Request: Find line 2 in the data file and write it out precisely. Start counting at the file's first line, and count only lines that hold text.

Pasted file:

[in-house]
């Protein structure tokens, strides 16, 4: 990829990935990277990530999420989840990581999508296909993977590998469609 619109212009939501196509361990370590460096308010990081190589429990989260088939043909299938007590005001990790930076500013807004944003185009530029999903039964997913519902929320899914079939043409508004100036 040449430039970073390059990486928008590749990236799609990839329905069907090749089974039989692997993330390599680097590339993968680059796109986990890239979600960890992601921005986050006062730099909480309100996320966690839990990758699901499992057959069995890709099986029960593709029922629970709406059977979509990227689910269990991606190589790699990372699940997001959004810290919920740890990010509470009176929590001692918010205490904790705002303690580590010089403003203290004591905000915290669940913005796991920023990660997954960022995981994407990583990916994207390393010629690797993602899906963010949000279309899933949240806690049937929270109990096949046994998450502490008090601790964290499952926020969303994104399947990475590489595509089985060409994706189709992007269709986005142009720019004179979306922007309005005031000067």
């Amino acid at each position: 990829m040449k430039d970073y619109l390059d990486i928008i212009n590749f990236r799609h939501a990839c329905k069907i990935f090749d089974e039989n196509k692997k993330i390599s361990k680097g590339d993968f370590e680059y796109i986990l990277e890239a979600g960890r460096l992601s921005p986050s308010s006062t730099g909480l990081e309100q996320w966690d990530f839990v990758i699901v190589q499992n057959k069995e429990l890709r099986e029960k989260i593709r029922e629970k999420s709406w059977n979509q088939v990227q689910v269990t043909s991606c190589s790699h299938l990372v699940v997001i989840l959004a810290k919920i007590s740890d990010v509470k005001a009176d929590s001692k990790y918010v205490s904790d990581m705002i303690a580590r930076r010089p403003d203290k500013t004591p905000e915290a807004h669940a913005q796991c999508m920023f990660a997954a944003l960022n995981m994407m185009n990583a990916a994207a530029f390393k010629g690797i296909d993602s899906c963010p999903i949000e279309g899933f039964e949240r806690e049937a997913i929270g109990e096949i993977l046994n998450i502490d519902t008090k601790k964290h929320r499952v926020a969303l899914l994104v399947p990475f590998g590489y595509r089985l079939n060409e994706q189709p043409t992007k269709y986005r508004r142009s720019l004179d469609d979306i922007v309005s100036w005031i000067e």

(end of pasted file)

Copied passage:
């Protein structure tokens, strides 16, 4: 990829990935990277990530999420989840990581999508296909993977590998469609 619109212009939501196509361990370590460096308010990081190589429990989260088939043909299938007590005001990790930076500013807004944003185009530029999903039964997913519902929320899914079939043409508004100036 040449430039970073390059990486928008590749990236799609990839329905069907090749089974039989692997993330390599680097590339993968680059796109986990890239979600960890992601921005986050006062730099909480309100996320966690839990990758699901499992057959069995890709099986029960593709029922629970709406059977979509990227689910269990991606190589790699990372699940997001959004810290919920740890990010509470009176929590001692918010205490904790705002303690580590010089403003203290004591905000915290669940913005796991920023990660997954960022995981994407990583990916994207390393010629690797993602899906963010949000279309899933949240806690049937929270109990096949046994998450502490008090601790964290499952926020969303994104399947990475590489595509089985060409994706189709992007269709986005142009720019004179979306922007309005005031000067």